Guyana on Thursday hosted the inaugural workshop for Regional Judges and Prosecutors with a call by the country’s Attorney General and Minister of Legal Affairs, Basil Williams SC., for more convictions and the confiscation of the proceeds of criminal ventures for the benefit of the State and other victims.
This, if the global efforts of the international Financial Action Taskforce (FATF) are to be effective. Williams was at the time addressing the opening of the workshop venued in the Savannah Suite of the Guyana Pegasus hotel.
Those attending include regional Judges and Prosecutors, in addition to senior members of the Caribbean Development Bank (CDB)—an observer—in addition to members of the Caribbean arm of FATF, members of the diplomatic corps and senior Guyanese government functionaries.
According to Minister Williams SC., while many of the Caribbean countries have enacted AML/CFT legislation, convictions and confiscations of criminal proceeds (laundered money for example) have been moderate.
The Guyanese chief legal officer implored of his regional counterparts that given FATFs current evaluation of the effectiveness of the AML/CFT regimes in place and the crucial role it plays in the overall FATF standards there is need to have a renewed engagement with regional Judicial and Prosecutorial Officers.
Guyanese Head of State, President David Granger, in his feature address, drew reference to the fact that the fragmented Caribbean jurisdictions is susceptible to the vagaries of international financial criminal cartels.
Small Caribbean states, he said “are limited not only in size but also in human resources, in technology and capital,” and these he said constrains the ability of the regional forces to tackle the financial criminal cartel.
As such he lauded the initiative, saying workshops such as the one being hosted are an important initiative for establishing mechanisms to strength the sharing of best practices which relate to financial crime.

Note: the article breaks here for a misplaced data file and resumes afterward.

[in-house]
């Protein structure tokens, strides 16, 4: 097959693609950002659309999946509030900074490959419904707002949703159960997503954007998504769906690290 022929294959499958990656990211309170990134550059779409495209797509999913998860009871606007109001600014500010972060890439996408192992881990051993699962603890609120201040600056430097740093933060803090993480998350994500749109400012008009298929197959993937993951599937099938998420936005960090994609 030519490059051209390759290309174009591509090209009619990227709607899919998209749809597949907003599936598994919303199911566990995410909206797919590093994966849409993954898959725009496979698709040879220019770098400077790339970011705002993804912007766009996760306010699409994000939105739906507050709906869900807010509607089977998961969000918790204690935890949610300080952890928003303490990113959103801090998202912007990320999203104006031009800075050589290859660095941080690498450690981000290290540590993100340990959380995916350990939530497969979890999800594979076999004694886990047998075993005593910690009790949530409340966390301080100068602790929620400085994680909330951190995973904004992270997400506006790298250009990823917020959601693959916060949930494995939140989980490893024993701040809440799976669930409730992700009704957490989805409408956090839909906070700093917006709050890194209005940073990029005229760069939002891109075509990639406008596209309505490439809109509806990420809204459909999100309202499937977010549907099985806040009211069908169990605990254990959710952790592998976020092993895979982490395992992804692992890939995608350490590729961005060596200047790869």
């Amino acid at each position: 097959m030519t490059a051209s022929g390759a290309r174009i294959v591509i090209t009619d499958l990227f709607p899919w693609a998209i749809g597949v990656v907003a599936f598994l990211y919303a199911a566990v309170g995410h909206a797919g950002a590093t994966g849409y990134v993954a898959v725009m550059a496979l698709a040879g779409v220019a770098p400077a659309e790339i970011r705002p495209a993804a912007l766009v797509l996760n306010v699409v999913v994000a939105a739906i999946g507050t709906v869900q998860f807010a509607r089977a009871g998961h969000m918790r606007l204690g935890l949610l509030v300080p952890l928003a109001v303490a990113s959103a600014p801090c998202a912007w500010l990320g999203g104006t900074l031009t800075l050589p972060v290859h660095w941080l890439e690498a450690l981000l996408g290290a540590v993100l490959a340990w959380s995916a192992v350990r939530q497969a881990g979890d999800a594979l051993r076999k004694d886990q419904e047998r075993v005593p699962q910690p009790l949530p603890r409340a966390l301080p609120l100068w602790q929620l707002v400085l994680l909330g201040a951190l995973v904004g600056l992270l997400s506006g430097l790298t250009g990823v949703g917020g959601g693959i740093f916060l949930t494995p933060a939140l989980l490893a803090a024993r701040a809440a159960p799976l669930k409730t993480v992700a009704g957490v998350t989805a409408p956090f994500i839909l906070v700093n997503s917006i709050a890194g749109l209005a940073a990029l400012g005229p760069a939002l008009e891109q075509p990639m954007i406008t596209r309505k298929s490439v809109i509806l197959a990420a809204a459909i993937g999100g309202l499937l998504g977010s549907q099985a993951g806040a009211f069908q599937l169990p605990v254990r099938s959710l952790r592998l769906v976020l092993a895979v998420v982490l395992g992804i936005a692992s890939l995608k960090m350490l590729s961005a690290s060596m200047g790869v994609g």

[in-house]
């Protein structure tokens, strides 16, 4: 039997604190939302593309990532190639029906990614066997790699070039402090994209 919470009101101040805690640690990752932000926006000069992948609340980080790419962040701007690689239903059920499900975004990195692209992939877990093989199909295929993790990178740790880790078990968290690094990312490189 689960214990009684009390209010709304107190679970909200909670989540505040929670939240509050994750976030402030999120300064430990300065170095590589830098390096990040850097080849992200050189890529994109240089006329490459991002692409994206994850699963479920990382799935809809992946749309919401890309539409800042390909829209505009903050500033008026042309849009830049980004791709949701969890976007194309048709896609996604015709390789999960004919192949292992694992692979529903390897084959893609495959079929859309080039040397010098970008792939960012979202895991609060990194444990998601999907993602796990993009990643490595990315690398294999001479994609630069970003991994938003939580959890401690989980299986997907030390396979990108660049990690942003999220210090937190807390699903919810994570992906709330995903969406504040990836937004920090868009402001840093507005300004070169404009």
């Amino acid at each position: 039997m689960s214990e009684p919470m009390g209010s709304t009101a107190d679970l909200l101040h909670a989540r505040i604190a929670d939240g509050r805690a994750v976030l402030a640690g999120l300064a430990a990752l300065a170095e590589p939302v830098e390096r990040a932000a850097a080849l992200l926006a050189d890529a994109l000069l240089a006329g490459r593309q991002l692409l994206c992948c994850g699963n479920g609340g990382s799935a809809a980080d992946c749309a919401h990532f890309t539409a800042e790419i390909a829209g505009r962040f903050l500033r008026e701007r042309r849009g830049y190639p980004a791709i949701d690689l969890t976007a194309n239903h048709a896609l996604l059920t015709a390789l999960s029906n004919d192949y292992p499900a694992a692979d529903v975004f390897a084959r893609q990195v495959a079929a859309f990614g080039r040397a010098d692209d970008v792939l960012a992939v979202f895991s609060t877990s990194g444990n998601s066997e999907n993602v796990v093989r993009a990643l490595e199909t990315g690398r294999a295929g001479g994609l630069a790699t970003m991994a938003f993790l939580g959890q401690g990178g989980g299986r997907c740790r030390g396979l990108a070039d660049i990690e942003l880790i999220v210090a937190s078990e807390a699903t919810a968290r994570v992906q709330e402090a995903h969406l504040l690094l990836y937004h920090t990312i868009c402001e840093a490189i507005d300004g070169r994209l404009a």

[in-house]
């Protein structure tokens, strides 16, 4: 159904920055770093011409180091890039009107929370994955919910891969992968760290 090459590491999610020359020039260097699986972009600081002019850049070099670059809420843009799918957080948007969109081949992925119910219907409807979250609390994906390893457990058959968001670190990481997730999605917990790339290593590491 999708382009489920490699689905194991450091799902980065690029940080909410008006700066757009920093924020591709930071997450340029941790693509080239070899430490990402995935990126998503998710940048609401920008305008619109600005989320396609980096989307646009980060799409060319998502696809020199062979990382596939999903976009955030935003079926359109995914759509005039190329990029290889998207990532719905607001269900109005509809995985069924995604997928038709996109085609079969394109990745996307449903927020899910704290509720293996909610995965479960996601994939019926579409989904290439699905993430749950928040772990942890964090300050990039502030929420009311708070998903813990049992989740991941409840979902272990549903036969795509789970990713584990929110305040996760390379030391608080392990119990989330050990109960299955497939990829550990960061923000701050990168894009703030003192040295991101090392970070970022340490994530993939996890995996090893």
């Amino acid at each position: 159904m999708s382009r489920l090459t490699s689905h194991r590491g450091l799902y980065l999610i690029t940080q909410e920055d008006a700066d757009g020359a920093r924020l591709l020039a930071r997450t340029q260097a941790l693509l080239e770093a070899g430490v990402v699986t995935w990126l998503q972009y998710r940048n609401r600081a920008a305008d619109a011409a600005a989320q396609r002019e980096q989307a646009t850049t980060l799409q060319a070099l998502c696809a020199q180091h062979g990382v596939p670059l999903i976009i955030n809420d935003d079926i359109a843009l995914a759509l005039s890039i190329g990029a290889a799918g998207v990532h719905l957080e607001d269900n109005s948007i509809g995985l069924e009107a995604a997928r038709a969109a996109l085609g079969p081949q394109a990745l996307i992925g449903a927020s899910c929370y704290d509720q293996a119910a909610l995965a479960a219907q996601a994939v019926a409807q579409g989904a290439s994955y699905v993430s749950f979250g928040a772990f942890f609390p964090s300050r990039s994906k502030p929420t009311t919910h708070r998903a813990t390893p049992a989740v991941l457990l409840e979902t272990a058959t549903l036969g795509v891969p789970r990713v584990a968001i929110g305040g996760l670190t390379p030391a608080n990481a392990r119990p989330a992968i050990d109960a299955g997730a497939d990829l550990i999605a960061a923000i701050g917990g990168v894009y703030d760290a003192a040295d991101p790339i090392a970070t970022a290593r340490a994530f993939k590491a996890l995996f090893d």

The Guyanese President posited illicit proceeds can contaminate the voluminous financial transactions that take place in the region and that citizens without the protection of the rule of law can become captive to slick organized crime and that this must be safeguarded against.
President Granger, like his Attorney general Williams SC., also spoke to the need for increasing the likelihood of interdictions and the confiscation of criminal proceeds in addition to putting in place penalties that act as deterrents.
Caribbean countries must be strengthened if they are to protect their institutions against the threats of money laundering and the financing of terrorism.
Organised by the Commonwealth Secretariat, that organisation’s Secretary- General Baroness Patricia Scotland used the occasion to call on the judicial officers present to build on the longstanding relations to build on existing regimes and to leverage resources and to exploit commonalities such as common legislation, language and cultures.
“We can either swim together, or drown separately,” the Commonwealth SG implored, having called on members to be vigilant guardians in protecting its people from what are now major transnational crimes—featured prominently.
Supporting the calls made by Guyana’s Attorney general, baroness Scotland spoke to the fact there is need for greater interdictions of transnational crimes including money laundering and the financing of terrorism.
The more we can interdict, she said, the more likely our governments will have the resources needed to for the roads and health services saying, “it is not a victimless crime, so what we are doing is helping to preserve the lifeblood of our countries.”
The regional two-day workshop will delve into, among other areas, investigative orders, and the regional technical and administrative compliance with FAFT regimes ahead of the upcoming fourth round of evaluations.